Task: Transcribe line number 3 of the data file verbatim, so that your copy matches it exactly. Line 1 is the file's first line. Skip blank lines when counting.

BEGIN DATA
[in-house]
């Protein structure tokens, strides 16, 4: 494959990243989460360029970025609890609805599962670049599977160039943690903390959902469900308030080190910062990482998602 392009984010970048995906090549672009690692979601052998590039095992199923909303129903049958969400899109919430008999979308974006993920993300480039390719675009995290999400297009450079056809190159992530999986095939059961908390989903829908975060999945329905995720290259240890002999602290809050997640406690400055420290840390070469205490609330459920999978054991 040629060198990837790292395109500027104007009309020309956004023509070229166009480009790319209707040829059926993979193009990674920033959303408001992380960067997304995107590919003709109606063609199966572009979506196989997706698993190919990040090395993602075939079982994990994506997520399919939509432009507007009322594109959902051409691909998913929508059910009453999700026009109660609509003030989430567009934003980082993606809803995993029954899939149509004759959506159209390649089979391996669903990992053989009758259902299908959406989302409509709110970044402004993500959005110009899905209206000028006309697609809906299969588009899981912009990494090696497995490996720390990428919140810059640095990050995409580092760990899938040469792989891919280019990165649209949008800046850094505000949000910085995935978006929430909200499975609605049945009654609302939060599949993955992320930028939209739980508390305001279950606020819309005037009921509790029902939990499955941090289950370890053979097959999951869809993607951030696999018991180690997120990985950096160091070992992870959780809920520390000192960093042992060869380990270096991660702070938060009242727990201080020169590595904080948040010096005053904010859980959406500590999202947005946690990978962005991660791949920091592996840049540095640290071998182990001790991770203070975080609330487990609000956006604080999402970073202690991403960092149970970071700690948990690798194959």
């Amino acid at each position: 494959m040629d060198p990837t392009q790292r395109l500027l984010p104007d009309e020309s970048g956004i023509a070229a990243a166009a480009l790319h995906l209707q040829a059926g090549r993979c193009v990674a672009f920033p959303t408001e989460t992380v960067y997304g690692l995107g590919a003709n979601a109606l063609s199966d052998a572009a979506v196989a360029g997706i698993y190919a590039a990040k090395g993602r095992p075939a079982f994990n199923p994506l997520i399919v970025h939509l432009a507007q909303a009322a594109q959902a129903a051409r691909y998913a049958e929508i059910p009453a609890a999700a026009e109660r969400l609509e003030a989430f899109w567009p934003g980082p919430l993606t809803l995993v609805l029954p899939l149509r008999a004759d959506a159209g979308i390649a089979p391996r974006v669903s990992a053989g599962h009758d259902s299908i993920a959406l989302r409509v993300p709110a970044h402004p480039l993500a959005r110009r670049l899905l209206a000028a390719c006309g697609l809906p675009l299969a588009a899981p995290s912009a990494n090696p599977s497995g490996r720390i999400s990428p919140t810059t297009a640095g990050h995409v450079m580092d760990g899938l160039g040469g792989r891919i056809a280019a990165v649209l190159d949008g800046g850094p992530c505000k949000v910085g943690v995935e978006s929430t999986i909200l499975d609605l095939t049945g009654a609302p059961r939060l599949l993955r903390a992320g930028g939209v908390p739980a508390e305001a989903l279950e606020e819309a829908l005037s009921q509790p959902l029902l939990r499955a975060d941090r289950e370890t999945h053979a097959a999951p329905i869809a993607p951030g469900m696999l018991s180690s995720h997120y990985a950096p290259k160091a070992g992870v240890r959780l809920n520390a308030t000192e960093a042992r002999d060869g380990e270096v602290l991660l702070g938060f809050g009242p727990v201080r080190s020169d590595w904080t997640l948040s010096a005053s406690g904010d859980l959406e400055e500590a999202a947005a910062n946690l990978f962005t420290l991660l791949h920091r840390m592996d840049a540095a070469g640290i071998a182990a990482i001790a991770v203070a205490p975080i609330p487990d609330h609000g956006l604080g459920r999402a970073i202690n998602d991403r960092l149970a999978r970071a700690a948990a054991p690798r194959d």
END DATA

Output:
């Amino acid at each position: 494959m040629d060198p990837t392009q790292r395109l500027l984010p104007d009309e020309s970048g956004i023509a070229a990243a166009a480009l790319h995906l209707q040829a059926g090549r993979c193009v990674a672009f920033p959303t408001e989460t992380v960067y997304g690692l995107g590919a003709n979601a109606l063609s199966d052998a572009a979506v196989a360029g997706i698993y190919a590039a990040k090395g993602r095992p075939a079982f994990n199923p994506l997520i399919v970025h939509l432009a507007q909303a009322a594109q959902a129903a051409r691909y998913a049958e929508i059910p009453a609890a999700a026009e109660r969400l609509e003030a989430f899109w567009p934003g980082p919430l993606t809803l995993v609805l029954p899939l149509r008999a004759d959506a159209g979308i390649a089979p391996r974006v669903s990992a053989g599962h009758d259902s299908i993920a959406l989302r409509v993300p709110a970044h402004p480039l993500a959005r110009r670049l899905l209206a000028a390719c006309g697609l809906p675009l299969a588009a899981p995290s912009a990494n090696p599977s497995g490996r720390i999400s990428p919140t810059t297009a640095g990050h995409v450079m580092d760990g899938l160039g040469g792989r891919i056809a280019a990165v649209l190159d949008g800046g850094p992530c505000k949000v910085g943690v995935e978006s929430t999986i909200l499975d609605l095939t049945g009654a609302p059961r939060l599949l993955r903390a992320g930028g939209v908390p739980a508390e305001a989903l279950e606020e819309a829908l005037s009921q509790p959902l029902l939990r499955a975060d941090r289950e370890t999945h053979a097959a999951p329905i869809a993607p951030g469900m696999l018991s180690s995720h997120y990985a950096p290259k160091a070992g992870v240890r959780l809920n520390a308030t000192e960093a042992r002999d060869g380990e270096v602290l991660l702070g938060f809050g009242p727990v201080r080190s020169d590595w904080t997640l948040s010096a005053s406690g904010d859980l959406e400055e500590a999202a947005a910062n946690l990978f962005t420290l991660l791949h920091r840390m592996d840049a540095a070469g640290i071998a182990a990482i001790a991770v203070a205490p975080i609330p487990d609330h609000g956006l604080g459920r999402a970073i202690n998602d991403r960092l149970a999978r970071a700690a948990a054991p690798r194959d």